Operation: Opération: Jordan



Latest update of camps and office locations: October 2017. By clicking on the icons on the map, additional information is displayed.

Key Figures

2018 planning figures
32,230  households will receive cash grants 
5,000 best interest assessments will be conducted 
1,700 survivors of sexual and gender based violence will receive psychosocial counselling
100% of people of concern will be registered on an individual basis
2016 year-end results
250,000 primary health consultations were provided to people of concern and the host communitites
33,000 households received cash assistance
32,000 applications for resettelement were submitted
24,000 refugee households received core relief items
19,000 refugee newborns were assisted with birth registration
10,000 shelters were maintained

People of Concern Personnes relevant de la compétence du HCR

Increase in
2016 720,812
2015 689,053
2014 672,930


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2016 {"categories":[2013,2014,2015,2016,2017,2018],"budget":[367.56731878,307.65103446,328.87751632,318.80353781,277.21260564,274.89660652],"expenditure":[234.03438702,206.68124577,208.74308994,218.32880034,null,null]} {"categories":[2013,2014,2015,2016,2017,2018],"p1":[367.56731878,307.65103446,328.87751632,318.80353781,277.21260564,274.89660652],"p2":[null,null,null,null,null,null],"p3":[null,null,null,null,null,null],"p4":[null,null,null,null,null,null]} {"categories":[2013,2014,2015,2016,2017,2018],"p1":[234.03438702,206.68124577,208.74308994,218.32880034,null,null],"p2":[null,null,null,null,null,null],"p3":[null,null,null,null,null,null],"p4":[null,null,null,null,null,null]}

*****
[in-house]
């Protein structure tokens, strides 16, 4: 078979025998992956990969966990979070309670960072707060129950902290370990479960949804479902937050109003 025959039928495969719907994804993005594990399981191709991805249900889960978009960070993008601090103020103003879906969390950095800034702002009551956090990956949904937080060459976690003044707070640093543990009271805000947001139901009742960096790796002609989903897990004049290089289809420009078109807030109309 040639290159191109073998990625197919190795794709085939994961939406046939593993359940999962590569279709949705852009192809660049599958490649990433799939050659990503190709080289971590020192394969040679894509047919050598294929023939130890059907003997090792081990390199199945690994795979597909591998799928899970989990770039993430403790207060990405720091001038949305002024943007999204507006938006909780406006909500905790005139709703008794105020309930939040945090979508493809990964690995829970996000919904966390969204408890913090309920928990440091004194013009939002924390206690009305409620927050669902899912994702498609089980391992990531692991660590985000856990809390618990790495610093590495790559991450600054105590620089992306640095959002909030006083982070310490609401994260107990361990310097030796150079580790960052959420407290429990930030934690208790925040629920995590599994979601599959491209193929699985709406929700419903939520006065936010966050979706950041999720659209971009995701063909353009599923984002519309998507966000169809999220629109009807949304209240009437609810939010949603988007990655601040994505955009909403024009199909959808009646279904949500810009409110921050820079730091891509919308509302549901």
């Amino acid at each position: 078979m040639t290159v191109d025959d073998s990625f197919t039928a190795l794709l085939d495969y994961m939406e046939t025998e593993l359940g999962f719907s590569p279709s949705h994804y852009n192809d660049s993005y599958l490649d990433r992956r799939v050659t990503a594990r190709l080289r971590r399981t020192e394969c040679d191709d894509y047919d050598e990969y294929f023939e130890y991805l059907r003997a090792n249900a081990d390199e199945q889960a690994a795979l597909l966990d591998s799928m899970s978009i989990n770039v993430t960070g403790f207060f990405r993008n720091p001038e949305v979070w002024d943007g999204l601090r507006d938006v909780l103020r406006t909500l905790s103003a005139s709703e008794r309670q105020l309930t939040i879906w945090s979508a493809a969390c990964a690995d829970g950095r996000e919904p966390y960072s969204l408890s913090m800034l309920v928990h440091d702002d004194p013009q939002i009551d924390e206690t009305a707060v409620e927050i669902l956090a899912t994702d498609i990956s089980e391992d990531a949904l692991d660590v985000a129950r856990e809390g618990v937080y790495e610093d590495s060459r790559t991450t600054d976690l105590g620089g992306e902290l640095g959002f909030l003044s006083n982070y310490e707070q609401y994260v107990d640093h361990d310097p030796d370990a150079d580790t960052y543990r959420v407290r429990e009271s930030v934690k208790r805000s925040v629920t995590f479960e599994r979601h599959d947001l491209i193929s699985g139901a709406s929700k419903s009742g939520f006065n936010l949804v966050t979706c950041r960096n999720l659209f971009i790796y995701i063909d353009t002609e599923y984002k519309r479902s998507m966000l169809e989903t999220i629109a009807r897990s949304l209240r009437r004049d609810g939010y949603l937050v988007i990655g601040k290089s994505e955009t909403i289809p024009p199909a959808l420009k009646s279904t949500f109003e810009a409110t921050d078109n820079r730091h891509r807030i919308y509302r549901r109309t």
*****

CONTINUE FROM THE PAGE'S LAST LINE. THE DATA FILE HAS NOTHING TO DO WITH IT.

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  • 2018

Year-end Overview

Working environment

The number of Iraqi, Somali, Sudanese and Yemeni people of concern being registered with UNHCR in Jordan continues to grow. The protection space continues to shrink, with access to territory being severely restricted, illustrated by the growing number of Syrians at the Berm between Jordan and Syria, and humanitarian assistance increasingly limited, particularly in the health and food security sectors. The Government of Jordan has, however, made significant progress in enhancing access to documentation, reduction of risk of statelessness (i.e. some 70,000 Syrian children obtained birth registration since the beginning of the crisis) as well as ensuring access to education for all refugee children as well as employment rights and work permits for Syrian refugees.

As Jordan is not a signatory to the 1951 Refugee Convention, cooperation between UNHCR and the Government of Jordan is framed by a Memorandum of Understanding. The 2016-2018 Jordan Response Plan, which represents the national chapter of the Regional Refugee and Resilience Plan, focuses on both refugee response and resilience and development programming, with UNHCR leading the refugee response component. 

Key priorities

UNHCR will continue to advocate for access to territory, the right to seek asylum, the principle of non-refoulement, family unity, and access to livelihood opportunities.  UNHCR will also support the Government in ensuring protection in accordance with international refugee protection principles. Inter-agency coordination will remain at the core of the refugee response with an already well developed network of working groups and thematic task forces. Among them, the refugee response established innovative coordination fora  regarded as a good practice in the region and at global level and that are being replicated in other locations (i.e. Task Force on Tertiary Education, Protection from Sexual Exploitation and Abuse and so on). 

In the event of funding shortfalls, 7,200 families will not be assisted through cash-based interventions. Health care and winterization assistance will also be affected. If funding for non-Syrian refugees is limited in 2017, UNHCR will focus its interventions on building and strengthening community-based protection mechanisms for a sustainable response.